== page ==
Wall Street banks are racing to simplify their swaps holdings before new rules make it more costly to own the derivatives starting in 2017, according to a Goldman Sachs Group Inc. executive. They’re doing so increasingly through a process known as compression, said Andy Hudis, a managing director at Goldman Sachs who runs the credit valuation adjustment desk in London. Through this technique, offsetting transactions are eliminated so that a bank can reduce, say, 100 trades into 10 that give the identical position. Swaps helped cause and intensify the 2008 financial crisis given the opaque entanglements they created among banks. In response, global regulators took a series of steps to reduce risk, including boosting the amount of money they have to set aside to guarantee the transactions. Compression can help them reduce that burden, while also reducing market complexity.
Citi a ‘buy’ despite likely $7B settlement: Mike Mayo (CNBC)
The possibility that Citigroup will settle a U.S. mortgage probe for $7 billion isn't enough to dissuade CLSA bank analyst Mike Mayo from recommending the stock. "I still have my 'buy' rating on Citigroup," he said Wednesday on CNBC. "It's been painful recently and this year. I think Citigroup can handle a charge of $7 billion. Having said that, it's twice the number I originally expected. So, it hasn't been easy."
Mel Gibson says he has sympathy for Shia LaBeouf: ���My heart goes out to the poor guy’ (NYDN)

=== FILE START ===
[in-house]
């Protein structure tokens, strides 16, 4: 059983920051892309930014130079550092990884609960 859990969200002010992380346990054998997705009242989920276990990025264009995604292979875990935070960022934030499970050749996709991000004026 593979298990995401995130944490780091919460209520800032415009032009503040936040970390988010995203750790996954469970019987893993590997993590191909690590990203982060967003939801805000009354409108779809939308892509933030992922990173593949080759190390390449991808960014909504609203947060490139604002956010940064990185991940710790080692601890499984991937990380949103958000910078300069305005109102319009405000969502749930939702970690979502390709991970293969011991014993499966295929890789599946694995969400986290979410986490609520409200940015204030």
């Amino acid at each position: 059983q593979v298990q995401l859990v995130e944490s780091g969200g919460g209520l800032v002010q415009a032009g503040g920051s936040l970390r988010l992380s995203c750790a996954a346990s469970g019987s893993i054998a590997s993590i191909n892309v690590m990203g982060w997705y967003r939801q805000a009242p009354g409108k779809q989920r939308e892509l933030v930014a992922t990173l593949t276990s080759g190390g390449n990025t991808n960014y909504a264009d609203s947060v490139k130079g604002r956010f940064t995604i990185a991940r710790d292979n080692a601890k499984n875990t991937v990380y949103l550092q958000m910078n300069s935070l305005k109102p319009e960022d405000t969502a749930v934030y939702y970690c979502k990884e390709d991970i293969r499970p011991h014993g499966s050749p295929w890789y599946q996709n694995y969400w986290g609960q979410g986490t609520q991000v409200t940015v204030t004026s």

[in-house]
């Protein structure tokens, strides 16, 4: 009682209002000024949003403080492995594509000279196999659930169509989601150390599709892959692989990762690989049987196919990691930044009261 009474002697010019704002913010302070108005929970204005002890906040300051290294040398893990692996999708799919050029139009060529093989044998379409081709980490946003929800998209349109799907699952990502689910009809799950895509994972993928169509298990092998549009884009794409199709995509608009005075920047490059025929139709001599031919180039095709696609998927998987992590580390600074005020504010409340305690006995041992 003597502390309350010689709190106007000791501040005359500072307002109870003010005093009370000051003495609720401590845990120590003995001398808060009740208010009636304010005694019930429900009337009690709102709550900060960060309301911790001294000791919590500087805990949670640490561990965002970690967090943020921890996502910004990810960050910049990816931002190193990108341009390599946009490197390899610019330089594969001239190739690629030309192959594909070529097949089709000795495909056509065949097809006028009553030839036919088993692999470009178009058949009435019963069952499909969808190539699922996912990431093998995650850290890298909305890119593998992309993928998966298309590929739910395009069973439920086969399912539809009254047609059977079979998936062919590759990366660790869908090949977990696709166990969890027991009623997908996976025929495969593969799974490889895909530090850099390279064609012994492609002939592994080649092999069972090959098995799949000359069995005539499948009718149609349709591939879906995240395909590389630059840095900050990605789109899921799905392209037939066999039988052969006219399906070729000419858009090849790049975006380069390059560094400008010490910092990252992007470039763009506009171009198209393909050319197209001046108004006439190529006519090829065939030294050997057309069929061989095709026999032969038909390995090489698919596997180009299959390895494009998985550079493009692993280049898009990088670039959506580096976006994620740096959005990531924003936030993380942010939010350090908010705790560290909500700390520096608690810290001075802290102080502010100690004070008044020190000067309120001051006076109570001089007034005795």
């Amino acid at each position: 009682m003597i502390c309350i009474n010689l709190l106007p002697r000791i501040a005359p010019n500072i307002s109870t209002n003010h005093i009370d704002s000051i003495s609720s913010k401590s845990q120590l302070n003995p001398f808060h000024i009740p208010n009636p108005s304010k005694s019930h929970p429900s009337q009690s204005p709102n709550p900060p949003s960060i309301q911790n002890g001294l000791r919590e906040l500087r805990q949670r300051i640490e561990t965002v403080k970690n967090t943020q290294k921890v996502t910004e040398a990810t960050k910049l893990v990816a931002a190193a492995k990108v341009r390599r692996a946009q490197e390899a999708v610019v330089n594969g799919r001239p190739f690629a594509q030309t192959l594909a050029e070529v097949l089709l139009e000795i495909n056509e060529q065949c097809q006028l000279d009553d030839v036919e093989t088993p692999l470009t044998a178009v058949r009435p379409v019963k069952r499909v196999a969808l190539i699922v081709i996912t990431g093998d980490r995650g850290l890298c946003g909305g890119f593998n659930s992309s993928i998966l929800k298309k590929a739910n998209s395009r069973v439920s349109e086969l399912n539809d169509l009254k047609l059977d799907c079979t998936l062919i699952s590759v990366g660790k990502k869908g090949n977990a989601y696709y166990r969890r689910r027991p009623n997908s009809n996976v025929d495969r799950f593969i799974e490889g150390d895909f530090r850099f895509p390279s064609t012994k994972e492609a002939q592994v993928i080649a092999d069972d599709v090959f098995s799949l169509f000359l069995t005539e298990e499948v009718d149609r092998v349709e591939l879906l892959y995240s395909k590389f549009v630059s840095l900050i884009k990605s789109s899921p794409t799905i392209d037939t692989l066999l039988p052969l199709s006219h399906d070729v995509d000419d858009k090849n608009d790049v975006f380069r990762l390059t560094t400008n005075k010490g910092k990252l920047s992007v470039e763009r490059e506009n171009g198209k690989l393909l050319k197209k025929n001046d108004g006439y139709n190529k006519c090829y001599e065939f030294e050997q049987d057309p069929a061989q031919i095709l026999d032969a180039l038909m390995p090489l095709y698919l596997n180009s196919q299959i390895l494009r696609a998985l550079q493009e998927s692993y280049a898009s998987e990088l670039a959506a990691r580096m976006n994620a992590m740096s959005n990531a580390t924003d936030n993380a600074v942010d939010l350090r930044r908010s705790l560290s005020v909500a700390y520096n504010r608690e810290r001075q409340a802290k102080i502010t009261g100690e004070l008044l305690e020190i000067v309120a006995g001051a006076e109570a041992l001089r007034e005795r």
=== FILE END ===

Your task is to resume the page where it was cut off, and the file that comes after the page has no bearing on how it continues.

The “Lethal Weapon” star, whose career has suffered setbacks due to his various personal scandals, talked about the 28-year-old star’s troubles in an Indiewire interview published Tuesday. The actor gave the interview while at the Karlovy Vary Film Festival in the Czech Republic to receive a lifetime achievement award. Gibson has dealt with the fallout from his 2006 DUI arrest and the publicizing of his anti-Semitic remarks to his arresting officer. So it’s understandable he would have compassion for LaBeouf, who was arrested June 26 for disorderly conduct when attending a Broadway performance of “Cabaret.” "When I see someone like Shia LaBeouf with the bag on his head and stuff, my heart goes out to the poor guy. Because I think he's suffering in some way," said the Oscar winner, referring to the LaBeouf’s bizarre red carpet appearance at the February premiere of his film "Nymphomaniac." "Or why (else) would he do that?” he continued. “People are in line to sort of point the finger at him and say that he's this, that, or the other. It's easy to judge. But I'm sure he's going through some kind of personal, very painful, cathartic thing that he has to exorcise and get out there. And he'll probably play it out and come back...He'll be all right. I actually like the kid. I think he's good."